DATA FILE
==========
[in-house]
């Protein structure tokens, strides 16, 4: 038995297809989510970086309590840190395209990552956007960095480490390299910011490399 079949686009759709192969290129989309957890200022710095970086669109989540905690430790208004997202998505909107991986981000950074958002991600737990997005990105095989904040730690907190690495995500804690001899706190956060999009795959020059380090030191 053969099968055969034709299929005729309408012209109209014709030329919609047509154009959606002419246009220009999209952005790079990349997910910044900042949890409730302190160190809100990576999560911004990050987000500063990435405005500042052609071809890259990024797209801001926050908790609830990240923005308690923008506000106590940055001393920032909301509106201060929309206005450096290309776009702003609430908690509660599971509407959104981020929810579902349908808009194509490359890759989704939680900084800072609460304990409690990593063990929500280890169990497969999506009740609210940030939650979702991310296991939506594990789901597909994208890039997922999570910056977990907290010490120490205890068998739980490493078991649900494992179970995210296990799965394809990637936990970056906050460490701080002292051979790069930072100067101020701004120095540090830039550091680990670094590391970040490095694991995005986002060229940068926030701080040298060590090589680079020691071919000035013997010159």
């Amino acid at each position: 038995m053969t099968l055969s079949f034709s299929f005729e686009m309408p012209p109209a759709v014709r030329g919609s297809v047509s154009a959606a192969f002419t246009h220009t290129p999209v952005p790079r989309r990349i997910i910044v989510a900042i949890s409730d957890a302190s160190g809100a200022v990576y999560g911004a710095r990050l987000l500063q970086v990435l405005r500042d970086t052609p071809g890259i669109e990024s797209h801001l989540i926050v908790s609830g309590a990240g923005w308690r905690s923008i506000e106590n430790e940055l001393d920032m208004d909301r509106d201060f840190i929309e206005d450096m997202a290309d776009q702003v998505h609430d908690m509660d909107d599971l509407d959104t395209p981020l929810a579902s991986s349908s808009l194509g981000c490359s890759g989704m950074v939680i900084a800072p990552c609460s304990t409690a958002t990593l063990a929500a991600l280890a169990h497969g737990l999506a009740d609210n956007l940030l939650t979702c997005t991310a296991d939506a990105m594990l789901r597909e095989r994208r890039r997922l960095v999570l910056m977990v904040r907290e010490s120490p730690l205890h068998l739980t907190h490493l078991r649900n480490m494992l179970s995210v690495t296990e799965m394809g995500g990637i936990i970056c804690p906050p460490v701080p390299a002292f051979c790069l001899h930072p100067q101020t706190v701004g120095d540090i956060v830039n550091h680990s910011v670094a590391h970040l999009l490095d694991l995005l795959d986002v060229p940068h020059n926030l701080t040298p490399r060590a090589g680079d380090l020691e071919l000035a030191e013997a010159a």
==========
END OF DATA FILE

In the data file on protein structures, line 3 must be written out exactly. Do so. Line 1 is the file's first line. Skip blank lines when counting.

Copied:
């Amino acid at each position: 038995m053969t099968l055969s079949f034709s299929f005729e686009m309408p012209p109209a759709v014709r030329g919609s297809v047509s154009a959606a192969f002419t246009h220009t290129p999209v952005p790079r989309r990349i997910i910044v989510a900042i949890s409730d957890a302190s160190g809100a200022v990576y999560g911004a710095r990050l987000l500063q970086v990435l405005r500042d970086t052609p071809g890259i669109e990024s797209h801001l989540i926050v908790s609830g309590a990240g923005w308690r905690s923008i506000e106590n430790e940055l001393d920032m208004d909301r509106d201060f840190i929309e206005d450096m997202a290309d776009q702003v998505h609430d908690m509660d909107d599971l509407d959104t395209p981020l929810a579902s991986s349908s808009l194509g981000c490359s890759g989704m950074v939680i900084a800072p990552c609460s304990t409690a958002t990593l063990a929500a991600l280890a169990h497969g737990l999506a009740d609210n956007l940030l939650t979702c997005t991310a296991d939506a990105m594990l789901r597909e095989r994208r890039r997922l960095v999570l910056m977990v904040r907290e010490s120490p730690l205890h068998l739980t907190h490493l078991r649900n480490m494992l179970s995210v690495t296990e799965m394809g995500g990637i936990i970056c804690p906050p460490v701080p390299a002292f051979c790069l001899h930072p100067q101020t706190v701004g120095d540090i956060v830039n550091h680990s910011v670094a590391h970040l999009l490095d694991l995005l795959d986002v060229p940068h020059n926030l701080t040298p490399r060590a090589g680079d380090l020691e071919l000035a030191e013997a010159a």